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The CLUAS Archive: 1998 - 2011

This review was first published on CLUAS in 2004
Other albums reviewed in 2004

The Libertines

A review of their album 'The Libertines'

The LibertinesReview Snapshot:
The Mick Jones produced sophomore release by cockney favourites, The Libertines, is an intriguing listen but probably doesn't live up to the outrageous amount of hype that surrounded its release. All the same, the band stay true to the unique style and charm which cemented their position in the marketplace and in the hearts of their ever growing legion of fans.

The CLUAS Verdict? 7 out of 10

Full Review:
The Libertines' eponymous second album is one which will reinforce their existing fan base but will do little to convert the non-believers. Musically they have grown little since their 2003 debut and those who have heard 'Up The Bracket' can expect more of the same. However, that's not such a bad thing as the band provide us with the same raw sound and quirky lyrics we are used to hearing from them.

Unfortunately, the album has come out under pretty unusual circumstances. Peter Doherty, the group's front man is temporarily (hopefully!) estranged from the band due to his well-publicised drug habit. Considering that one of the most endearing aspects to the Libertines is the amicable brotherly relationship between Carl and Pete it was interesting to see how the rift would play out on the album.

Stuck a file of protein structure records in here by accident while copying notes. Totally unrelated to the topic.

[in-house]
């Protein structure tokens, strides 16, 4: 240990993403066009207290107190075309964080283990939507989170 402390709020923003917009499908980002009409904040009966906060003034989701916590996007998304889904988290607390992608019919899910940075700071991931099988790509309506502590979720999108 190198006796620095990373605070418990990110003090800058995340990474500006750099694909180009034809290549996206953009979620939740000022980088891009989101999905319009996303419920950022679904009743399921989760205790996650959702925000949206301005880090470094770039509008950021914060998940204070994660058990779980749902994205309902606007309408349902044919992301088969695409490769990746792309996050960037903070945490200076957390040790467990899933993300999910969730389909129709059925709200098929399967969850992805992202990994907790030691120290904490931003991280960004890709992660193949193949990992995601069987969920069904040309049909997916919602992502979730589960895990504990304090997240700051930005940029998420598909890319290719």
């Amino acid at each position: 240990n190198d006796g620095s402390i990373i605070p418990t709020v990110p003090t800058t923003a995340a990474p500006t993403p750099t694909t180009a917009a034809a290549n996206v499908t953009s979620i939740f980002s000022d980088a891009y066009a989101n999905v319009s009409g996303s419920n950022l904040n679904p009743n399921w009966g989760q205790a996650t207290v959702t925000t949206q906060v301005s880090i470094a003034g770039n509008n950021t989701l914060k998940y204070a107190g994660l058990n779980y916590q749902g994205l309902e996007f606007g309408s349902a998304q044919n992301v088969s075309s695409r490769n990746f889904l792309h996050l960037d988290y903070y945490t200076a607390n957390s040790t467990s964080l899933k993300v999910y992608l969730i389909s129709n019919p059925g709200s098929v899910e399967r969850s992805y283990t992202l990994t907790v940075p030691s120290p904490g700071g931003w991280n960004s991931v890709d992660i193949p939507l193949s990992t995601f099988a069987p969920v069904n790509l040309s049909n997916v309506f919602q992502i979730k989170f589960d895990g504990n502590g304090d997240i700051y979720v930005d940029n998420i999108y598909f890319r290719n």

Colour me cynical, but it kind of seems that they have played on this negative publicity. For example the albums cover is a photo of Pete and Carl; blue eyed Carl gazing innocently at the camera and a pale, ghostlike Doherty looking down at his outstretched arm. Cynicism aside, anyone who was hoping for a warts and all glimpse into the emotional turmoil the band was going through at the time of writing and recording this album will not be disappointed. The albums first single was the mighty 'Can't Stand me Now' where Peter and Carl consider their possible demise, "have we enough to keep it together? / or do we just keep on pretending / and hope our luck is never ending".

So what about the rest of the album? Well, it opens with the aforementioned anthemic 'Can't stand me now' which is probably one, if not the best, song the Libertines have made to date. 'The Man Who Would Be King' is 'Tell the King' off the last album reworked, just nowhere near as good. The album ends touchingly with stand out track 'What Became Of The Likely Lads', which unfortunately could become be the bands swansong. "What became of the likely lads? / What became of the dreams we had? / What became of forever?/ We'll never know." There are quite a few fillers but some gems too like 'Music When The Lights Go Out', a tortured ode to falling out of love. Other highlights include 'What Katie Did', 'The Saga' and 'Arbeit Macht Frei'

This is a Libertines album for Libertines fans. If you liked 'Up the Bracket', you'll probably like this. If you didn't, spent your twenty quid elsewhere. My verdict is that this is an enjoyable album with a couple of stand out tracks. I guess it has to be respected that the band stayed true to their roots when they could have written an album about how (according to the NME) they're the saviours of rock and roll and how rubbish it is being famous. Instead they wrote an album about drugs and drink and girls and friends and London, thus not alienating their fans. Probably not quite as good as their debut, but still worth a listen. Hopefully it is not the last we will hear from a band with such talent and promise.

Amy Kennelly